Despite being futuristic and efficient, Cloud Computing still has a few problems which are to be addressed for gaining further acceptability amongst the consumers. Cloud computing has been designed with an architecture to let the customer access data from almost anywhere on a real-time basis, however the following challenges still persist; which makes way for hindrances:

SECURITY AND PRIVACY:

Information housed on the cloud servers mostly compromises of confidential information and intellectual property (IP). Risk of inappropriate access to personal and confidential information always possess an imminent threat.

APPLICATION DESIGN:

Keeping in mind the need of various software based applications, it has to be understood that the traditional application process is different from cloud based application process. Hence, it should be of prime importance that all new applications must be designed in compliance with the basic cloud design premises.

LICENSING:

Existing software licensing models may not facilitate cloud deployment especially from the point of cloud service delivery.

LOCATION OF DATA:

Since, the data hosted on the cloud shall not be present in a traceable static location concerns over the ownership, accessibility, privacy and security of the data are of prime concern; which paves way for jurisdictional conflict.

LOSS OF CONTROL:

Loss of control may lead to resistance to change. As the need to maintain servers and other data centre infrastructure diminishes, the form of the IT function in government may change.

The following processes are seen as necessary steps for ensuring protection which using the cloud computing services:

UP FRONT DUE DILIGENCE:

One of the best ways to host a successful cloud computing platform experience is to perform appropriate due diligence on the potential vendors. Usually, multiple vendors are able to provide for the required cloud computing services.

NEGOTIATION:

There has to be absolute clarity between the service provider and the recipient customer who are going to operate and function on this model of cloud computing. All the liabilities, risks and management options should clearly be discussed and it shall be a mandate for both the parties, to keep track and change of any developments whatsoever.

AUDIT AFTER THE AGREEMENT:

After the contract is executed and the services have begun, it is still necessary to audit the service provider to ensure compliance with the terms of the agreement. Generally, in-person involvement in auditing helps expedite the process

DATA OWNERSHIP:

One of the primary concerns expressed by companies considering the use of cloud services is the issue of data ownership. Once data leaves the confines of the company's own computer system, questions immediately arise over who owns that data.

OWNERSHIP PROVISIONS IN A CONTRACT:

Although this issue is frequently discussed, it is rare that the issue becomes a significant issue in the decision to use cloud computing services. This is because vendors realize that they cannot claim ownership over their customers' data if they expect to survive in the marketplace. Customers need to request that their service contract include specific provisions that clearly spell out that the customer owns all of the data that is placed on the system, as well as any modifications that are made to that data.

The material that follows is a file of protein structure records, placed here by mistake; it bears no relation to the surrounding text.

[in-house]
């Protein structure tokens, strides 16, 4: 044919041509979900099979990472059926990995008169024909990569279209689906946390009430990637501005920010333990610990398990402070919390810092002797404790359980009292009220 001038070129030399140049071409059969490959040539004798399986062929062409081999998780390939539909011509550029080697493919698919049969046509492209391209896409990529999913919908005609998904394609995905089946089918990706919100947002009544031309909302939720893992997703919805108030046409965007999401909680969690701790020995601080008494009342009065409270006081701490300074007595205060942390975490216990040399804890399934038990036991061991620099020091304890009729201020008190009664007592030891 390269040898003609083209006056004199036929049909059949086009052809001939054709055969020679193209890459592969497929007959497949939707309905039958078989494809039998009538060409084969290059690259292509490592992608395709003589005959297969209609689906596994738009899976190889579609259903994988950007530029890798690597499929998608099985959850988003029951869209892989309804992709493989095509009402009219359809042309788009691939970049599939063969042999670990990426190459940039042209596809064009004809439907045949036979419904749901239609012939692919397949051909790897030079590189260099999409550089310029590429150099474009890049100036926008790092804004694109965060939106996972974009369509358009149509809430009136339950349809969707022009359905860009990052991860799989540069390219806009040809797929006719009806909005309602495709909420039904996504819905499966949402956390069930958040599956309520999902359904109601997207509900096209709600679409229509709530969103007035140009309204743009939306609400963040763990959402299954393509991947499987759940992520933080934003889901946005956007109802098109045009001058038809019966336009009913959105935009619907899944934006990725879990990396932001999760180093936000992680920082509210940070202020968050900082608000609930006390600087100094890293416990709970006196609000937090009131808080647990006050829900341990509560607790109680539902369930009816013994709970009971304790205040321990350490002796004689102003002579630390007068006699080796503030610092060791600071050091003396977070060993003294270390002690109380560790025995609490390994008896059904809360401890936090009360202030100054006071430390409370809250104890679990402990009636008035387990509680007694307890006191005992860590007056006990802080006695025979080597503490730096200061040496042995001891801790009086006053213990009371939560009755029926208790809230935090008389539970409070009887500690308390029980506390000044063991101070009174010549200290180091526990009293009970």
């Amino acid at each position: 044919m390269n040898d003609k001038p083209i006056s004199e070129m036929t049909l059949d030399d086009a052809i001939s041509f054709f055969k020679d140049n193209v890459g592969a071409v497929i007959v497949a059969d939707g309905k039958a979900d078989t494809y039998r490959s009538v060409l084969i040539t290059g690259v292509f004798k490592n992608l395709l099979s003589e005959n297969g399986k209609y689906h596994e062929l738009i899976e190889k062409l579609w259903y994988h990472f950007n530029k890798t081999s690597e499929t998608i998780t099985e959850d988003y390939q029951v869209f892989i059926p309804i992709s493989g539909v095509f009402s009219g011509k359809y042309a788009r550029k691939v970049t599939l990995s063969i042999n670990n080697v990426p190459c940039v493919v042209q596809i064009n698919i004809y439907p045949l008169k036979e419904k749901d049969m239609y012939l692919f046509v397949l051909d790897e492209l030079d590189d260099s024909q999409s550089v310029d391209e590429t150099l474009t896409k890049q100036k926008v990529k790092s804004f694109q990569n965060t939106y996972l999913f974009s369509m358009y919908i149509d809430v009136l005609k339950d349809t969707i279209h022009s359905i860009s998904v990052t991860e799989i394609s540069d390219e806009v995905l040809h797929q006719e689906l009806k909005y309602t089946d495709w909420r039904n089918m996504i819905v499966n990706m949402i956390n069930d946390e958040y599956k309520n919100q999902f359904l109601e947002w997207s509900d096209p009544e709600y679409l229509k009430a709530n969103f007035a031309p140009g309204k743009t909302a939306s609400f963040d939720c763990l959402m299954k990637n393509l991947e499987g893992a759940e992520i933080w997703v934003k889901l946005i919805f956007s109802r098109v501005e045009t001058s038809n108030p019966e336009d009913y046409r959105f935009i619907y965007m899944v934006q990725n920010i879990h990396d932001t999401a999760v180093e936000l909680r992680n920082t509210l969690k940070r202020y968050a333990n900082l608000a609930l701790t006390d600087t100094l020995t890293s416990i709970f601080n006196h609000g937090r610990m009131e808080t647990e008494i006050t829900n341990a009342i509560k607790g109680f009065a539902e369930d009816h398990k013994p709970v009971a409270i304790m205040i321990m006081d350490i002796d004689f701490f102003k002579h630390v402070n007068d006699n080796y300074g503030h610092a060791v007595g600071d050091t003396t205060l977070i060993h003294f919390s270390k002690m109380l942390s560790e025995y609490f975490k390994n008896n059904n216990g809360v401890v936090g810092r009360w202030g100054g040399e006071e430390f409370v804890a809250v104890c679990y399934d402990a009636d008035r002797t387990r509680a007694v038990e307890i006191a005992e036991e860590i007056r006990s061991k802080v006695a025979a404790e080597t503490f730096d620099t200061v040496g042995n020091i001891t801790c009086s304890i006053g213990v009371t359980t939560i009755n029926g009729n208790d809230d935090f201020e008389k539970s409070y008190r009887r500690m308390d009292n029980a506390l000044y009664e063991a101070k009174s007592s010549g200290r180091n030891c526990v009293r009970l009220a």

CONFIDENTIALITY / NON-DISCLOSURE:

If the service provider must have access to the content of data, then it is extremely important that the agreement include some type of nondisclosure provision.

ACCESS AND CONTROL:

While potential customers of cloud services usually express concern about data ownership issues, frequently their concerns have more to do with access and control over the data.

DATA LOSS AND BACKUP:

While all potential customers of cloud services are concerned about data loss, in reality most reputable cloud service providers provide a more robust system for ensuring data against loss than almost any of their customers can provide. That does not however mean that losses don't occur.

CONCLUSION

Specific recommendations and outcomes related to complex cloud computing legal issues will be factspecific. In many cases it is unclear how the law will be applied, because the issues have yet to be considered by the courts. Nevertheless, cloud computing providers and users alike should at least be aware of the issues identified above when considering how to best protect their intellectual property and how to avoid potential infringement pitfalls. Keeping in mind the scenario of growth and chances for expansion, it should be considered that cloud computing is the next biggest quantum leap in the era of technology and the next biggest hurdle for legal agencies to device out a model for smooth functioning. Given the challenges mentioned above it should be of importance and consideration to the service-seeker to understand the bundle of risks and challenges associated with the services and prepare adequately for the same.

The content of this article is intended to provide a general guide to the subject matter. Specialist advice should be sought about your specific circumstances.